After local-moonshine swilling trapper Lem Sawyer sees a giant creature, people start disappearing. While searching for illegal traps Steve Benton and Nan Greyson, his girl-friend find Lem ... See full summary »
A frustrated and talentless artist finds acclaim for a plaster covered dead cat that is mistaken as a skillful statuette. Soon the desire for more praise leads to an increasingly deadly series of works.
Shalee Jethro (Dorothy Malone) helps her father run a desert stagecoach station. Five desperate outlaws arrive at the station to await a gold shipment they plan to rob, and Shalee becomes ... See full summary »
Ev, along with her husband, Harold, and their lawyer friend Martin, are swimming while on vacation in Puerto Rico. When they resurface, they gradually conclude that an unexplained, ... See full summary »
Christy runs a rock and roll nightclub on a carnival pier with his righ-hand-man Benny. Christy has a crush on the club's star, Natalie Cook, but she has eyes for Stanley, a local business ... See full summary »
Brian G. Hutton,
David J. Stewart
A group of scientists travel to a remote island to study the effects of nuclear weapons tests, only to get stranded when their airplane explodes. The team soon discovers that the island has been taken over by crabs that have mutated into enormous, intelligent monsters. To add to their problems, the island is slowly sinking into the ocean. Will any of them manage to escape? Written by
Jean-Marc Rocher <firstname.lastname@example.org>
Allied Artists Pictures released this film on a double bill with Not of This Earth (1957) to many drive-in theaters with the tag line "Terrorama! Double Horror Sensation!" See more »
As Martha, swimming in the sea, approaches a giant clam on the sea bottom, a square reflection can be seen on the glass of the tank she is actually swimming in. See more »
Doctor, you're not going to suggest that we save it for science? That would be suicide!
Dr. Karl Weigand:
No, thank you, Martha. I have no ambition toward becoming a mad scientist, but I do think we ought to try and capture the thing. Would you not like to examine a live specimen?
Certainly I would, but I had a chance to see how the "specimen" examined the lab wall last night.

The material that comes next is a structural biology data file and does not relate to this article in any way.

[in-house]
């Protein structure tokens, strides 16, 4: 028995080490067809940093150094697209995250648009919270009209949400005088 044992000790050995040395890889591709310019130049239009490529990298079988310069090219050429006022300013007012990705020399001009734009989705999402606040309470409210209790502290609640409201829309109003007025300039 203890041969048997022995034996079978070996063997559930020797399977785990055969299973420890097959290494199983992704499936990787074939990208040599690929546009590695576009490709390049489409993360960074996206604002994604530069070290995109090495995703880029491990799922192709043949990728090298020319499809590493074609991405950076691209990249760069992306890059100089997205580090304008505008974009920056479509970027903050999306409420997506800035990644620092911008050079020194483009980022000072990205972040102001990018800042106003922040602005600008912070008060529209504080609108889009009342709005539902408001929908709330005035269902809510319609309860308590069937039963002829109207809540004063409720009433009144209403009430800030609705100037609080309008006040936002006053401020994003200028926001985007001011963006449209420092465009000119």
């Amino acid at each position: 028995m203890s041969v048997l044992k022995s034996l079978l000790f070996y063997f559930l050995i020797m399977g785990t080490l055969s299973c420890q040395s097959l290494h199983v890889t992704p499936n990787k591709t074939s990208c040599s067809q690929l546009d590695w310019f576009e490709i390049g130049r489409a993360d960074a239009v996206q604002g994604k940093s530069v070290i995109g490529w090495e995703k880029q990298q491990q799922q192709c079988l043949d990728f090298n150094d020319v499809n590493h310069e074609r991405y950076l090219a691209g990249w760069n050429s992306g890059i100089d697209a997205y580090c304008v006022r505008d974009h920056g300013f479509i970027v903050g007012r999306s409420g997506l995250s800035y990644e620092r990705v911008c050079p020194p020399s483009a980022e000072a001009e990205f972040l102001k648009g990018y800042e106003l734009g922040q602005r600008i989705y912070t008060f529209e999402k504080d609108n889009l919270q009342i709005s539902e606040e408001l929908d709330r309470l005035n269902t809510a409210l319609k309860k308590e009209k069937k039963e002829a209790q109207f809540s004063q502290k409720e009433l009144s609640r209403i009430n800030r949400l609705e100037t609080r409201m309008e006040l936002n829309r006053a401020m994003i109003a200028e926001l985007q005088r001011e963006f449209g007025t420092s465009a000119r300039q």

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I last saw this film in 1963 on "Chiller," a locally produced TV show out of Minneapolis which showcased B horror movies every Sunday night. For years my friends and I would toss around the line, "I can grow a new claw--can you grow a new life?" I recently purchased a copy on the Internet and had a chance to watch it again. Except for the conventional bumbling around that characters in this kind of movie do (wandering in the dark in the middle of the night; responding to amplified voices as they lie in their beds in fear; going alone through caves where there is only one exit and the crabs are definitely around) this is pretty entertaining. I'm not sure whether these crabs have world domination in mind (revenge for those little forks and drawn butter) or just want to rid the island of humans. They do a real number on the eco-system. Will they have any beaches left to go to. Will they eventually go back to being "just crabs" or will they take their ventriloquist act on the road? We really don't know.
I think the strength of the movie is the cool, oppressive atmosphere and threat posed by the enterprising crustaceans. A weakness is that there is no explanation of their fine motor skills. They seemingly knock down everything in their paths in their lumbering way, but are still able to destroy just the right parts to dismantle a radio and are able to blow up a plane. If you don't do too much criticizing or thinking, you will enjoy this early Roger Corman gem.
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